# Hopf invariant

In mathematics, in particular in algebraic topology, the Hopf invariant is a homotopy invariant of certain maps between n-spheres.

## Motivation

In 1931 Heinz Hopf used Clifford parallels to construct the Hopf map

$\eta \colon S^{3}\to S^{2}$ ,

and proved that $\eta$  is essential, i.e., not homotopic to the constant map, by using the fact that the linking number of the circles

$\eta ^{-1}(x),\eta ^{-1}(y)\subset S^{3}$

is equal to 1, for any $x\neq y\in S^{2}$ .

It was later shown that the homotopy group $\pi _{3}(S^{2})$  is the infinite cyclic group generated by $\eta$ . In 1951, Jean-Pierre Serre proved that the rational homotopy groups

$\pi _{i}(S^{n})\otimes \mathbb {Q}$

for an odd-dimensional sphere ($n$  odd) are zero unless $i$  is equal to 0 or n. However, for an even-dimensional sphere (n even), there is one more bit of infinite cyclic homotopy in degree $2n-1$ .

## Definition

Let $\phi \colon S^{2n-1}\to S^{n}$  be a continuous map (assume $n>1$ ). Then we can form the cell complex

$C_{\phi }=S^{n}\cup _{\phi }D^{2n},$

where $D^{2n}$  is a $2n$ -dimensional disc attached to $S^{n}$  via $\phi$ . The cellular chain groups $C_{\mathrm {cell} }^{*}(C_{\phi })$  are just freely generated on the $i$ -cells in degree $i$ , so they are $\mathbb {Z}$  in degree 0, $n$  and $2n$  and zero everywhere else. Cellular (co-)homology is the (co-)homology of this chain complex, and since all boundary homomorphisms must be zero (recall that $n>1$ ), the cohomology is

$H_{\mathrm {cell} }^{i}(C_{\phi })={\begin{cases}\mathbb {Z} &i=0,n,2n,\\0&{\mbox{otherwise}}.\end{cases}}$

Denote the generators of the cohomology groups by

$H^{n}(C_{\phi })=\langle \alpha \rangle$  and $H^{2n}(C_{\phi })=\langle \beta \rangle .$

For dimensional reasons, all cup-products between those classes must be trivial apart from $\alpha \smile \alpha$ . Thus, as a ring, the cohomology is

$H^{*}(C_{\phi })=\mathbb {Z} [\alpha ,\beta ]/\langle \beta \smile \beta =\alpha \smile \beta =0,\alpha \smile \alpha =h(\phi )\beta \rangle .$

The integer $h(\phi )$  is the Hopf invariant of the map $\phi$ .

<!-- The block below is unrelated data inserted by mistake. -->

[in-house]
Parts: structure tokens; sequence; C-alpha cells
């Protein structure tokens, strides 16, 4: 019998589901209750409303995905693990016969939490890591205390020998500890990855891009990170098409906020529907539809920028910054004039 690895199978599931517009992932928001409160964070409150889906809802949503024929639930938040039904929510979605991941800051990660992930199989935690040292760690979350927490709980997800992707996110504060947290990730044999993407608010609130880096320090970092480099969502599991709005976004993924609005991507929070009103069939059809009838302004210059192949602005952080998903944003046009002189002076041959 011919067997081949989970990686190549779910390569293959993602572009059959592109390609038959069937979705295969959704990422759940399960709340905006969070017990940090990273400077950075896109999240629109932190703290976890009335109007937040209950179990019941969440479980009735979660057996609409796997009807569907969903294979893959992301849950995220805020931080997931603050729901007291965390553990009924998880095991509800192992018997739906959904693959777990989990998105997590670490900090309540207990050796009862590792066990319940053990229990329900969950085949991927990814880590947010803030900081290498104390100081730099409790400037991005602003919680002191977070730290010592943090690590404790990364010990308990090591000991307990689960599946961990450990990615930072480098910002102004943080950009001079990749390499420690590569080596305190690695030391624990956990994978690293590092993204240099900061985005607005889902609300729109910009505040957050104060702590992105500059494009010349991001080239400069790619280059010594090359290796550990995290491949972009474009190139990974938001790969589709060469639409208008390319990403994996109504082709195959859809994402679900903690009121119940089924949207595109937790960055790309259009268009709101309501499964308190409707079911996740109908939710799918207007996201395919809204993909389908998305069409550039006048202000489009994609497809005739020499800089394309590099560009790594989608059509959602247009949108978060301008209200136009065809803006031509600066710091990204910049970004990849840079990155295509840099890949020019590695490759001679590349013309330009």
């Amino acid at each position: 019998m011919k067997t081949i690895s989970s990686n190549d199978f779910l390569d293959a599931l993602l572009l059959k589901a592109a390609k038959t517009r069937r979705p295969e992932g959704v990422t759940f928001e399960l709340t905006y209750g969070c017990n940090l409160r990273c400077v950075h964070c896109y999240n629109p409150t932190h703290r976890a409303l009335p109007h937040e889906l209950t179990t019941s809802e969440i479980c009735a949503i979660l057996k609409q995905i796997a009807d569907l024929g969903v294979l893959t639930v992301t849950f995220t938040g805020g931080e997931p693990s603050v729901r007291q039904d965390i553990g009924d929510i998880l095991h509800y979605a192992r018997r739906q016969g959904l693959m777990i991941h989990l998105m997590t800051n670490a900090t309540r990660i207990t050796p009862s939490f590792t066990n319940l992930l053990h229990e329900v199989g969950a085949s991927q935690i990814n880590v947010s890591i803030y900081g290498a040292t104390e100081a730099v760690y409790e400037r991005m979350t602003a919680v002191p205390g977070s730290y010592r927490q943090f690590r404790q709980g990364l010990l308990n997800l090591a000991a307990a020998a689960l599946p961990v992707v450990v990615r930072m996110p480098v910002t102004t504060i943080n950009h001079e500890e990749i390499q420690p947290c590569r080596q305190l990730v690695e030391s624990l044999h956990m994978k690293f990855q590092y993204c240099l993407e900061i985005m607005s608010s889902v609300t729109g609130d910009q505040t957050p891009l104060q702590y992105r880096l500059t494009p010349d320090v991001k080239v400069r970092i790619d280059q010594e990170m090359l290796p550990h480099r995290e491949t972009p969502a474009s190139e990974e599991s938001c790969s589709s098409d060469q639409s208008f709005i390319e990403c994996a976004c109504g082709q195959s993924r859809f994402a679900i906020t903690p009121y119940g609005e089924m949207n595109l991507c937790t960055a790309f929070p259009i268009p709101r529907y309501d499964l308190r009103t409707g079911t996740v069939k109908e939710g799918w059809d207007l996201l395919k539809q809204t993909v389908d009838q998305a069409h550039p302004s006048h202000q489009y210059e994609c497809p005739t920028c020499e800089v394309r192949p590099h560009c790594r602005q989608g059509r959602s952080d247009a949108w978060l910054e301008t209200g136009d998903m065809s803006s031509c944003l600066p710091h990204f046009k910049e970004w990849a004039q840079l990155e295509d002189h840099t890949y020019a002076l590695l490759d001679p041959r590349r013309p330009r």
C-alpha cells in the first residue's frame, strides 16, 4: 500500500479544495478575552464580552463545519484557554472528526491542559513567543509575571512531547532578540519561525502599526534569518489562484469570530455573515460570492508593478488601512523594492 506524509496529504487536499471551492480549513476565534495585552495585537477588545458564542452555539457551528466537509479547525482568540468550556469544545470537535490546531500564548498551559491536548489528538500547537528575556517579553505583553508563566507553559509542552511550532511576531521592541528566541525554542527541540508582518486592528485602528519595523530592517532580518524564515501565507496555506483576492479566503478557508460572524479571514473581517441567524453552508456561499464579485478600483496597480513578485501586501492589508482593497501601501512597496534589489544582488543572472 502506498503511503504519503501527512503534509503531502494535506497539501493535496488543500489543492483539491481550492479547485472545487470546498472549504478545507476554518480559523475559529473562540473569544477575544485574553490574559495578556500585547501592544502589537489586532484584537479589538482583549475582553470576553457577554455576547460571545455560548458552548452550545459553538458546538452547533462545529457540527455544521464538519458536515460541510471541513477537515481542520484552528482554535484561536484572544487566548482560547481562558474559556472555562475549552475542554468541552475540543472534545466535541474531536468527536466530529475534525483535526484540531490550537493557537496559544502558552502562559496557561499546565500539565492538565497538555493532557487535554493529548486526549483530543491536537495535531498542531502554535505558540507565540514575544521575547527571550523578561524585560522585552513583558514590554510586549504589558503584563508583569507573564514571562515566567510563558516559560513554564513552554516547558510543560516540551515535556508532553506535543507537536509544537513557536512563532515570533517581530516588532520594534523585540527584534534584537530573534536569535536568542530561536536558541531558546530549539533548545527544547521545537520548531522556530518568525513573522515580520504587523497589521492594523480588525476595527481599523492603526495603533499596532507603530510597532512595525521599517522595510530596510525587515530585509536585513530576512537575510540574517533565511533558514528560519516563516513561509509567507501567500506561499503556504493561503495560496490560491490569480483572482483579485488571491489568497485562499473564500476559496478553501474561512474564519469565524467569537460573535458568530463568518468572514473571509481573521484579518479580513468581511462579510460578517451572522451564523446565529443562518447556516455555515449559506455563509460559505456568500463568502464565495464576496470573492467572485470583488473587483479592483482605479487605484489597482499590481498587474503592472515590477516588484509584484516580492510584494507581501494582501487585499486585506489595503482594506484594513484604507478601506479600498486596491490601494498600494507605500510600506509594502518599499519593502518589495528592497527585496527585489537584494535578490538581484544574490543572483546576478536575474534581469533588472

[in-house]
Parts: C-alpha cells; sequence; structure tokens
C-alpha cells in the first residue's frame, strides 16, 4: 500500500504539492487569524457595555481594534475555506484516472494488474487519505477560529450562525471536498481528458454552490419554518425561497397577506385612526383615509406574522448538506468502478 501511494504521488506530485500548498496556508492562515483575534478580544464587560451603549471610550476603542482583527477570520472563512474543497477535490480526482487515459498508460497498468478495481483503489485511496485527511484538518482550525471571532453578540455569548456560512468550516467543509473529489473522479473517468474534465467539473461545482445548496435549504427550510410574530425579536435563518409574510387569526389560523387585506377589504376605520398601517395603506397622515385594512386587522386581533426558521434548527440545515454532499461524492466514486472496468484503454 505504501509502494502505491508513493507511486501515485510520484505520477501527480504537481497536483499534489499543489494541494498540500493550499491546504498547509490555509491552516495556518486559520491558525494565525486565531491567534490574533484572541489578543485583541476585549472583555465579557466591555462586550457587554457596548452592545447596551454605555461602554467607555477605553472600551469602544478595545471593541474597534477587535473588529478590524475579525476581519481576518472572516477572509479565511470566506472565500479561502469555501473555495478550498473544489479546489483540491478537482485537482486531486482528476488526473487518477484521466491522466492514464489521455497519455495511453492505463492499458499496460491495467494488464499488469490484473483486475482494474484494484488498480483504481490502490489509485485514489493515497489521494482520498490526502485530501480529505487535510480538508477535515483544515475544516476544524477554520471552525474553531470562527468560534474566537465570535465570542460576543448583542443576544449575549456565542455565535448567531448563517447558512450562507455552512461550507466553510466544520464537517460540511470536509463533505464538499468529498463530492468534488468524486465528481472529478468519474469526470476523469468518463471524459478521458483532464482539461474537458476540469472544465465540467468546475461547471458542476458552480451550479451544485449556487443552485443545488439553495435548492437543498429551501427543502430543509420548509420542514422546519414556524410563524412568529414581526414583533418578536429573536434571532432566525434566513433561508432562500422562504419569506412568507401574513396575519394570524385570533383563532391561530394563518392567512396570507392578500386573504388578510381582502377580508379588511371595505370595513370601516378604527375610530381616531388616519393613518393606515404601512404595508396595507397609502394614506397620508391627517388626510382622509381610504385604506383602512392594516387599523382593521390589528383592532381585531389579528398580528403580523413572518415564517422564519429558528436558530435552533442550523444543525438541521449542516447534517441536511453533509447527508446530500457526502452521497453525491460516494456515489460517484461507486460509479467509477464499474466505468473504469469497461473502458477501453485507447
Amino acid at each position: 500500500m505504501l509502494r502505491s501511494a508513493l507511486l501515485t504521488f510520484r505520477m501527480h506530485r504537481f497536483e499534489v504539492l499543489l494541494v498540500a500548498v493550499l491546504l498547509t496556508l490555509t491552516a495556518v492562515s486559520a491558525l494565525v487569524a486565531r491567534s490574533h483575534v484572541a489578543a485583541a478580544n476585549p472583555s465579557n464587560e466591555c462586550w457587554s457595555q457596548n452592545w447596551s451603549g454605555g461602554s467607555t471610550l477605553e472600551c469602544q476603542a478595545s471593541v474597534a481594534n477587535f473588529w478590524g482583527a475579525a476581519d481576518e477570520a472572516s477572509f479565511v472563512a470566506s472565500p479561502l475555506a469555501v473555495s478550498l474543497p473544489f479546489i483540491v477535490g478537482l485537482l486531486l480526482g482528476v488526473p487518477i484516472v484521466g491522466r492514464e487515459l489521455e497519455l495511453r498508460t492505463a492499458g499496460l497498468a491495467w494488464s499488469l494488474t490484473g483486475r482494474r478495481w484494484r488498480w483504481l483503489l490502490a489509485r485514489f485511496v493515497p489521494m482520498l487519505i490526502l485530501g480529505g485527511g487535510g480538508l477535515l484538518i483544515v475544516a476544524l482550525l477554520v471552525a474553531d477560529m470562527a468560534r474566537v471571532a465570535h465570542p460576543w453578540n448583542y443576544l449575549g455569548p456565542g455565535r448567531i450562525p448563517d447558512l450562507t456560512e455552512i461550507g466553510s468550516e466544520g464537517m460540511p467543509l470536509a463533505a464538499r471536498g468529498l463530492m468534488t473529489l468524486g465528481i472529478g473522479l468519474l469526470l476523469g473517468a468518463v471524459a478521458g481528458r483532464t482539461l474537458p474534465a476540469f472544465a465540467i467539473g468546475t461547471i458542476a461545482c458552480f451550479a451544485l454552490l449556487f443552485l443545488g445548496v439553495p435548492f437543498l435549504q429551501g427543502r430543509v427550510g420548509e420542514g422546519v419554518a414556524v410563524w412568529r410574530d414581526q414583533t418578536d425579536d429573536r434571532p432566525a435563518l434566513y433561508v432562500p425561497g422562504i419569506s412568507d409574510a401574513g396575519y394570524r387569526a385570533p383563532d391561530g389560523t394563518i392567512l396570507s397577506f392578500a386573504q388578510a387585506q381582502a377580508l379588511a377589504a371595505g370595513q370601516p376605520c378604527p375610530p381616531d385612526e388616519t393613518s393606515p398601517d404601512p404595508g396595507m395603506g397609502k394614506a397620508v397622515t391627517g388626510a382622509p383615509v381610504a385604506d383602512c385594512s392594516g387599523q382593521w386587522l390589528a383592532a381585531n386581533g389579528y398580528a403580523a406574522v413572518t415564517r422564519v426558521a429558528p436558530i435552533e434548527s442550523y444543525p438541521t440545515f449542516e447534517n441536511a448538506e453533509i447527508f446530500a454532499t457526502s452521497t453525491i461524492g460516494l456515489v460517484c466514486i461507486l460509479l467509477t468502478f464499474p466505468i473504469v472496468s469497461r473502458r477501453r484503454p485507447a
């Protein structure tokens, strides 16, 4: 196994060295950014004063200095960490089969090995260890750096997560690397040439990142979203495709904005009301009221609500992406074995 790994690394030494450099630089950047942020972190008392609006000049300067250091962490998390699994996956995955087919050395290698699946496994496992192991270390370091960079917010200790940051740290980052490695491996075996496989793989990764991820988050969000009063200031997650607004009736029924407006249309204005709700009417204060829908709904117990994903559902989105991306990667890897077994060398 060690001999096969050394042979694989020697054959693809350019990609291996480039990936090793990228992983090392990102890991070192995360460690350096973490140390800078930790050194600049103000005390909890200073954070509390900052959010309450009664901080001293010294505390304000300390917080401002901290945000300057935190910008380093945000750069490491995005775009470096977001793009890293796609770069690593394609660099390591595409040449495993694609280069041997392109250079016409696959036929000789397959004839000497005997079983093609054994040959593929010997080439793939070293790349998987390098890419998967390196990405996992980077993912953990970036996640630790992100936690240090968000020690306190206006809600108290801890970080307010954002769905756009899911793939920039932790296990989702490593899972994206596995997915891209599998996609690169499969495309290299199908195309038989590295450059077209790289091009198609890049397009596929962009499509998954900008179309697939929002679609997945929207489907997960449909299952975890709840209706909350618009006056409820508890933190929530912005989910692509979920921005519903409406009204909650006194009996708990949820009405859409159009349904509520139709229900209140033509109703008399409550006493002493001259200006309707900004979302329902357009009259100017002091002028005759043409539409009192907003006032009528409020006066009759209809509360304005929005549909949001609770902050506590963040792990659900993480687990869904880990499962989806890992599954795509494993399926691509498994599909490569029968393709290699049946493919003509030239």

## Properties

Theorem: The map $h\colon \pi _{2n-1}(S^{n})\to \mathbb {Z}$  is a homomorphism. Moreover, if $n$  is even, $h$  maps onto $2\mathbb {Z}$ .

The Hopf invariant is $1$  for the Hopf maps, where $n=1,2,4,8$ , corresponding to the real division algebras $\mathbb {A} =\mathbb {R} ,\mathbb {C} ,\mathbb {H} ,\mathbb {O}$ , respectively, and to the fibration $S(\mathbb {A} ^{2})\to \mathbb {PA} ^{1}$  sending a direction on the sphere to the subspace it spans. It is a theorem, proved first by Frank Adams, and subsequently by Adams and Michael Atiyah with methods of topological K-theory, that these are the only maps with Hopf invariant 1.

## Generalisations for stable maps

A very general notion of the Hopf invariant can be defined, but it requires a certain amount of homotopy theoretic groundwork:

Let $V$  denote a vector space and $V^{\infty }$  its one-point compactification, i.e. $V\cong \mathbb {R} ^{k}$  and

$V^{\infty }\cong S^{k}$  for some $k$ .

If $(X,x_{0})$  is any pointed space (as it is implicitly in the previous section), and if we take the point at infinity to be the basepoint of $V^{\infty }$ , then we can form the wedge products

$V^{\infty }\wedge X$ .

Now let

$F\colon V^{\infty }\wedge X\to V^{\infty }\wedge Y$

be a stable map, i.e. stable under the reduced suspension functor. The (stable) geometric Hopf invariant of $F$  is

$h(F)\in \{X,Y\wedge Y\}_{\mathbb {Z} _{2}}$ ,

an element of the stable $\mathbb {Z} _{2}$ -equivariant homotopy group of maps from $X$  to $Y\wedge Y$ . Here "stable" means "stable under suspension", i.e. the direct limit over $V$  (or $k$ , if you will) of the ordinary, equivariant homotopy groups; and the $\mathbb {Z} _{2}$ -action is the trivial action on $X$  and the flipping of the two factors on $Y\wedge Y$ . If we let

$\Delta _{X}\colon X\to X\wedge X$

denote the canonical diagonal map and $I$  the identity, then the Hopf invariant is defined by the following:

$h(F):=(F\wedge F)(I\wedge \Delta _{X})-(I\wedge \Delta _{Y})(I\wedge F).$

This map is initially a map from

$V^{\infty }\wedge V^{\infty }\wedge X$  to $V^{\infty }\wedge V^{\infty }\wedge Y\wedge Y$ ,

but under the direct limit it becomes the advertised element of the stable homotopy $\mathbb {Z} _{2}$ -equivariant group of maps. There exists also an unstable version of the Hopf invariant $h_{V}(F)$ , for which one must keep track of the vector space $V$ .